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An Argument for Complex User Interfaces

Credit: Flickr user SWF Photography

User Experience (UX) design is an important aspect of almost every software application. Most users benefit from having a simple, easy to understand interface that offers intuitive choices to achieve their goals. Advocates of the simple approach point to surveys that measure how users respond to the design of an application, where simpler interfaces almost always garner a better rating.

The challenge is that not all applications can be reduced to a simple model. The current trend in UX design is to break a complex task down into a set of smaller, simpler interfaces, and then give the user a method of selecting or stepping through each of these interfaces. In some cases where a lot of this input is required, the user is guided through a sequence of simple steps to achieve a complex goal. This doesn't work. It's the opposite of the one-step checkout process that works so well for commerce sites, and we need a better solution.

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Save Time and Money by Using ACP for Joomla Content

Presentation Title Slide

The title of this post is what I should have titled my presentation at the 2012 Joomla World Conference. That's also how I should have structured the presentation. Much the same material, but the benefits first. The marketer's version of "Keep it Simple, Stupid" should be "Present the Benefits First, Idiot". Next time I do this presentation it's going to be organized to do just that. Until then, this will have to do.

The best way to put it is this: ACP is very useful when you have a lot of articles with similar elements and you want the flexibility to change the way all those articles are presented with a single update. If you have something like 300 product brochure pages in your site, or 10 executive profiles, then ACP is worth learning.

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Louis Landry to Joomla: So Long and Thanks for All the Fish

Gone fishing

With this reference to The Hitchhiker's Guide to the Galaxy, Louis Landry – a major contributor to the Joomla project as a principal architect of Joomla 1.5, Joomla Platform, Core Team member, frequent speaker at Joomla events, and generally all-round sensible person – announced his departure from the project "for the forseeable future".

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The Two Most Important Things You Can do to Secure Your Joomla Site

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Maintaining a secure web site is a top concern for many people. Everyone is looking for the one way to make sure their site is always running, safe, and secure. When someone expresses concern about the security of their site, I usually ask them how old their most recent backup is. Most don't know, or don't have any backup at all.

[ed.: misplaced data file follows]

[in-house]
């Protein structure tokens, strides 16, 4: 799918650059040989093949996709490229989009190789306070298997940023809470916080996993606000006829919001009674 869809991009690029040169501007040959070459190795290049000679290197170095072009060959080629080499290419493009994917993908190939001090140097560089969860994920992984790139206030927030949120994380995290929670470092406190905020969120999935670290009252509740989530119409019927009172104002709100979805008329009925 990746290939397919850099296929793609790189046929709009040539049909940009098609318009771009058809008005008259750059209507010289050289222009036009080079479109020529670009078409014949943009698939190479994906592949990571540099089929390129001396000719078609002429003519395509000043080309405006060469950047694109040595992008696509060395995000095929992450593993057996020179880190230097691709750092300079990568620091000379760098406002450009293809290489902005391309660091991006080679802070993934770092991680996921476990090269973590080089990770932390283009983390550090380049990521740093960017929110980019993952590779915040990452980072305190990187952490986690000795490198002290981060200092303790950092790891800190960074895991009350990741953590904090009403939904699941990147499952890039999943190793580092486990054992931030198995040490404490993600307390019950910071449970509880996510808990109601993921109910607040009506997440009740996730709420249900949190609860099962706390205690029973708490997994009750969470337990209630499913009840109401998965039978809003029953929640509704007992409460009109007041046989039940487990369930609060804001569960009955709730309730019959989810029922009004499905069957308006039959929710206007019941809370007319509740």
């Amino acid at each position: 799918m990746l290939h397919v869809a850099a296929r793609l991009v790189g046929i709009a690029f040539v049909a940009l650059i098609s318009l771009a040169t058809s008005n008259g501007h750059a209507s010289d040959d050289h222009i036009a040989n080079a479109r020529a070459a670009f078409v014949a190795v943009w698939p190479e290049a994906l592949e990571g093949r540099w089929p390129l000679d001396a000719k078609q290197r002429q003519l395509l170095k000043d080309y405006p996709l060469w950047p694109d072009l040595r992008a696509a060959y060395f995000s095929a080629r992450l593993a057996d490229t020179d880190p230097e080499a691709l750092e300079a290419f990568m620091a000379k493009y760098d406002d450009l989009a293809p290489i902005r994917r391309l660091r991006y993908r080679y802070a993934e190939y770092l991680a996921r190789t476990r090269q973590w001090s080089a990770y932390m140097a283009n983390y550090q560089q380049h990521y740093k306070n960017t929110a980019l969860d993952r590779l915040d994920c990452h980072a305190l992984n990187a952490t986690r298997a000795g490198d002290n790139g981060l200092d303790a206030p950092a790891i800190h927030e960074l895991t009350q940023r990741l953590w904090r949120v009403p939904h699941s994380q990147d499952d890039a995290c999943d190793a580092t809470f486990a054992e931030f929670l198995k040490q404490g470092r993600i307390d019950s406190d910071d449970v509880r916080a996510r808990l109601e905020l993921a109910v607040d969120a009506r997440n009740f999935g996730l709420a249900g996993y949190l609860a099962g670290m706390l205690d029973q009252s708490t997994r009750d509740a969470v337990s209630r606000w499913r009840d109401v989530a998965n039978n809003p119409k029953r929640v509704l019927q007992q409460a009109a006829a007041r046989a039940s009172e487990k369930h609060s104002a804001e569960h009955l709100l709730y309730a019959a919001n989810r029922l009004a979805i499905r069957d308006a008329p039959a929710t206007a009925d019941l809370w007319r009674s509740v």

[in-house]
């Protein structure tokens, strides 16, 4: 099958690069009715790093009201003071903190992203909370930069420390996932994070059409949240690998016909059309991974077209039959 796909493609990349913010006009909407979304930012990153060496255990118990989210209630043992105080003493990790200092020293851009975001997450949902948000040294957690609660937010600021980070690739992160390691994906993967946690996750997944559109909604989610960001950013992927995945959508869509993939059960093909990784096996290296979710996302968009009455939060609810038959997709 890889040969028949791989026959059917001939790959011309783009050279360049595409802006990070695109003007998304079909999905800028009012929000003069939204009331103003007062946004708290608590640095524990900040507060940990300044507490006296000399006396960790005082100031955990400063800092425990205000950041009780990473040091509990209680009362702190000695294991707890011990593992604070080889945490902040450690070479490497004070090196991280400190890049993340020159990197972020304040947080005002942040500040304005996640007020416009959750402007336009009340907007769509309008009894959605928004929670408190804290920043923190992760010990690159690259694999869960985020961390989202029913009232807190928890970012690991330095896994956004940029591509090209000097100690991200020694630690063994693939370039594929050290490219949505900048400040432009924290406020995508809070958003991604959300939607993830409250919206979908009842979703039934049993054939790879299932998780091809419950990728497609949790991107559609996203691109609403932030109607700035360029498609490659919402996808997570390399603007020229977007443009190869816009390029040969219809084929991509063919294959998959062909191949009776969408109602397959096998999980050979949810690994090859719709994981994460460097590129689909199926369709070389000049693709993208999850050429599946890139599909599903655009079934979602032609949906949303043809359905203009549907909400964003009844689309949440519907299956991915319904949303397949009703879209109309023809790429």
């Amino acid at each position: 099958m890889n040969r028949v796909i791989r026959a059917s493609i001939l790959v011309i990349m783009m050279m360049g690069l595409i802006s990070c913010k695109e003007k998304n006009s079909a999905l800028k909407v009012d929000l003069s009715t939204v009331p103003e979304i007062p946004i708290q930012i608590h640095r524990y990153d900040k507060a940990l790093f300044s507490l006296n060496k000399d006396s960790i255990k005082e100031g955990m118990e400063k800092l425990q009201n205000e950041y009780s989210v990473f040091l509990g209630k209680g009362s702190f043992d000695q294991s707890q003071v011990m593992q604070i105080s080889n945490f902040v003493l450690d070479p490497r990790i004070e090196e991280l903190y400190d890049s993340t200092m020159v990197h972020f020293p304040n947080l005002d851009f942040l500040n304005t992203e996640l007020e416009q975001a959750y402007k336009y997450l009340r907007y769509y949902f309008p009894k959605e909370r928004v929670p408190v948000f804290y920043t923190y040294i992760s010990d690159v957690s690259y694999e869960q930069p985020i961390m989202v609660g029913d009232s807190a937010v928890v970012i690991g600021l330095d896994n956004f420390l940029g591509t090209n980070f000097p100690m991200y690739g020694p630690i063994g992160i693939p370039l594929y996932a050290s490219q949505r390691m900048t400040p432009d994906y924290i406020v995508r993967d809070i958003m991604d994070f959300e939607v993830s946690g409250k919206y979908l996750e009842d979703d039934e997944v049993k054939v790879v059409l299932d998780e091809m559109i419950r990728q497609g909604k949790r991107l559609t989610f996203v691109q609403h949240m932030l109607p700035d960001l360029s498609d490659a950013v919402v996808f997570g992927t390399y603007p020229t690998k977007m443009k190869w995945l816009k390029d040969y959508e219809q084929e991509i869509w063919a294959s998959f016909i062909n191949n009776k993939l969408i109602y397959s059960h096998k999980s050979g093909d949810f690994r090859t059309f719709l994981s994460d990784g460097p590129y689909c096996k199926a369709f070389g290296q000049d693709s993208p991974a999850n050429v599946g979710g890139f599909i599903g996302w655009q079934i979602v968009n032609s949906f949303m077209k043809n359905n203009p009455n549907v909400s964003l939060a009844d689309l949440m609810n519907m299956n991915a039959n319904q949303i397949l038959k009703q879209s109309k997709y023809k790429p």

The harsh reality is that no system is ever going to be 100% secure. It doesn't matter what that system is, be it Joomla or the mainframe system that runs your bank account. It's important to keep your system up to date and to defend against hackers, but at the same time keeping your site up and running means defending against several other factors that include hardware failures, failed business relationships, and security issues beyond your control. For example, if your hosting company doesn't keep their control panel software up to date there's nothing you can do — short of switching hosts.

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Joomla World Conference Starts Posting Videos

JWC Logo

The exceptional organizing team has started to post video sessions from the recent Joomla World Conference. They're available at on the conference website and are being uploaded at the rate of about ten a day. This is going to be a great resource for the community. Personally I'm looking forward to catching up on several sessions that I missed.

The conference organizers also got a copy of all the presentations and we can expect to have them posted soon. Members of the local Joomla User Group Toronto hope to be delivering some of these presentations locally in the new year.

First Joomla World Conference a Resounding Success

JWC 2012 Group Photo

For three days from November 16-18, over 300 Joomla enthusiasts gathered at the eBay/PayPal campus in San Jose for the first-ever official Joomla World Conference.

Attendees were able to follow several streams, including Development, Integration, and Visual Design. Between sessions there were non-stop discussions, and the opportunity to meet people I've been working with for years but never met in person.

If there's one word to describe the conference, it's overwhelming. But that's in a good way.

Read more: First Joomla World Conference a Resounding Success